Wednesday, April 02, 2008

Chronicle: JPI report illuminates sources of Harris jail overcrowding

How many times have we seen this headline, "Harris County Jail filled beyond capacity" (April 2), or something similar, in the Houston Chronicle?

Too many, for my tastes. Either county officials need to fix overcrowding problems at the jail, or else the Chronicle needs to buy its headline writers a thesaurus. I'm guessing "both" might be too much to ask for.

At least reporter Bill Murphy spiced up the story with poignant analysis from the just-released
Justice Policy Institute report (pdf) on local jails, which he said "appeared in line" with Harris County's experience. Let's just identify a few highlights from Murphy's story. For starters, he buried his lead, leaving this startling statistic until the final lines of the story:
Two years ago, the county spent $154 million on detention, Raycraft said.

This year, it will spend $192 million, a 24 percent increase. The costs will continue to rise if the county builds more jails and hires the guards needed to operate them.

A 1/4 cost increase in two years is an astonishing, unsustainable growth rate. No wonder Harris County voters were reticent to give the Sheriff a bigger jail to manage!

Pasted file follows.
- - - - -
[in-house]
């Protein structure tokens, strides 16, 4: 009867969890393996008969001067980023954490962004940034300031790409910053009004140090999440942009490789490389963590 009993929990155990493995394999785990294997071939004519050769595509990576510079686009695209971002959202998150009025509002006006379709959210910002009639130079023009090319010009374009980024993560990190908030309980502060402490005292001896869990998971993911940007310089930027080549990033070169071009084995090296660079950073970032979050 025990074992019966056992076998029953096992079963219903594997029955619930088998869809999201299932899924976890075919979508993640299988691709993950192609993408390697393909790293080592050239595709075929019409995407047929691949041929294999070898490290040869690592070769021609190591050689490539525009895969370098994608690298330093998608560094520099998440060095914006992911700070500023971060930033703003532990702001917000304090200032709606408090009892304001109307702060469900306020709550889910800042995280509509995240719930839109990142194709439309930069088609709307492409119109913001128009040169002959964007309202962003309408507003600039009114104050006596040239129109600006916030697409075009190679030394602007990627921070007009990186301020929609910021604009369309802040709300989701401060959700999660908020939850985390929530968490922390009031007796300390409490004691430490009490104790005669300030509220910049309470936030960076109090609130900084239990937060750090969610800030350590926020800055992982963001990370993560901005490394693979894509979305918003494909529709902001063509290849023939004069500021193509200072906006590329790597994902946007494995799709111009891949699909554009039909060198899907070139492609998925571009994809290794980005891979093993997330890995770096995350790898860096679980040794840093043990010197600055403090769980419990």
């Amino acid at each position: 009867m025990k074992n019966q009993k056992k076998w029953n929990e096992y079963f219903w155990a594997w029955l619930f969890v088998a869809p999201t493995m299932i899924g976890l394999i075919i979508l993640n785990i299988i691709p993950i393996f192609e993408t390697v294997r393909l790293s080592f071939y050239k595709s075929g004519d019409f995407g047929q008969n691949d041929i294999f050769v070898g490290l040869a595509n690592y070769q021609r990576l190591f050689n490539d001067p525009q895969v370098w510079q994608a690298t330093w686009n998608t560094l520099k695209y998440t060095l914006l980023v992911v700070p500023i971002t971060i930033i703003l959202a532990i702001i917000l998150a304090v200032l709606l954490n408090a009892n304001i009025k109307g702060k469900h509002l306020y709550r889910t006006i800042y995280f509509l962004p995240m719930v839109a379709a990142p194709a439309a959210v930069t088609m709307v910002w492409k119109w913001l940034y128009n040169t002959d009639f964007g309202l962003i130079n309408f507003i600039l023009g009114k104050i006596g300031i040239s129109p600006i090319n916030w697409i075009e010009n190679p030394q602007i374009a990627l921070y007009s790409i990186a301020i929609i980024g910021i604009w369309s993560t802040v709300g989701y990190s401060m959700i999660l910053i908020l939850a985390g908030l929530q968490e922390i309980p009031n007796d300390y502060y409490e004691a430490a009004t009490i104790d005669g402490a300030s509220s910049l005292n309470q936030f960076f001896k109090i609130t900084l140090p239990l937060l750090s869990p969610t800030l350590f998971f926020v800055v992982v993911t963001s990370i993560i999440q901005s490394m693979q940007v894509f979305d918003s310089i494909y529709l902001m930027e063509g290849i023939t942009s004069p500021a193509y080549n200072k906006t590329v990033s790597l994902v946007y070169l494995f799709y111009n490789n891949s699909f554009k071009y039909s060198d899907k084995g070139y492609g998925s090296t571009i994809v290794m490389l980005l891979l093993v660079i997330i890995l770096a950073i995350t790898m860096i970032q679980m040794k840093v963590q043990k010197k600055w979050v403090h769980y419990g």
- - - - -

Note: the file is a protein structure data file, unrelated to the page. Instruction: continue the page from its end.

Harris County's Jail as of yesterday was 1,000 inmates above capacity, plus another 600 inmates are housed in Louisiana at a cost of $9 million per year in fees to a private vendor.

Also in line with JPI's findings, Murphy writes, a large proportion of the Harris County Jail population are mentally ill or homeless, who require both more services and security:

About 15 percent to 20 percent of the county inmates are prescribed psychotropic medication to treat mental health conditions, said Chief Deputy Mike Smith, who oversees jail operations.

"They are a more problematic inmate," he said. "They require more services. They can be a threat to themselves and a threat to others." ...

The number of homeless in the county jail also is increasing, Smith said. "We are probably becoming the biggest homeless shelter in the state," he said.
Surely there's little question the Harris County Jail is the biggest "homeless shelter in the state." It's hard to think what might even be a close second.

I've written extensively in the past about why the Harris County Jail is overcrowded, so I'll not reiterate it here (except to provide links below). But Murphy supplies a great example for other beat reporters, combining routine coverage of the local jail with analysis from this national study to provide context and a framework for analyzing the subject. If you read through the JPI report, there's a better than very good chance many of the causes and consequences of jail overcrowding they discuss apply to your local jail, too.

Kuff adds his thoughts here.

See prior, related Grits coverage

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